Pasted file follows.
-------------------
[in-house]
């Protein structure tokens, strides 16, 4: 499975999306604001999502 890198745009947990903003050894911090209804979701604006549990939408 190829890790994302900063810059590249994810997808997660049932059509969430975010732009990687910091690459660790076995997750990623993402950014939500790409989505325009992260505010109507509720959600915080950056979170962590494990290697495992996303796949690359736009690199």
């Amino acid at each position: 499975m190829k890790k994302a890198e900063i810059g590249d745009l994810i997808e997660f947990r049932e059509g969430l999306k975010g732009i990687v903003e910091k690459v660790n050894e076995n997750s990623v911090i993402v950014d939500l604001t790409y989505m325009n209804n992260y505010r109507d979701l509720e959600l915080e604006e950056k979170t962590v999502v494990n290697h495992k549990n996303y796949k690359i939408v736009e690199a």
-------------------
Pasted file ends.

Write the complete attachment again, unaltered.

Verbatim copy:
[in-house]
């Protein structure tokens, strides 16, 4: 499975999306604001999502 890198745009947990903003050894911090209804979701604006549990939408 190829890790994302900063810059590249994810997808997660049932059509969430975010732009990687910091690459660790076995997750990623993402950014939500790409989505325009992260505010109507509720959600915080950056979170962590494990290697495992996303796949690359736009690199």
């Amino acid at each position: 499975m190829k890790k994302a890198e900063i810059g590249d745009l994810i997808e997660f947990r049932e059509g969430l999306k975010g732009i990687v903003e910091k690459v660790n050894e076995n997750s990623v911090i993402v950014d939500l604001t790409y989505m325009n209804n992260y505010r109507d979701l509720e959600l915080e604006e950056k979170t962590v999502v494990n290697h495992k549990n996303y796949k690359i939408v736009e690199a």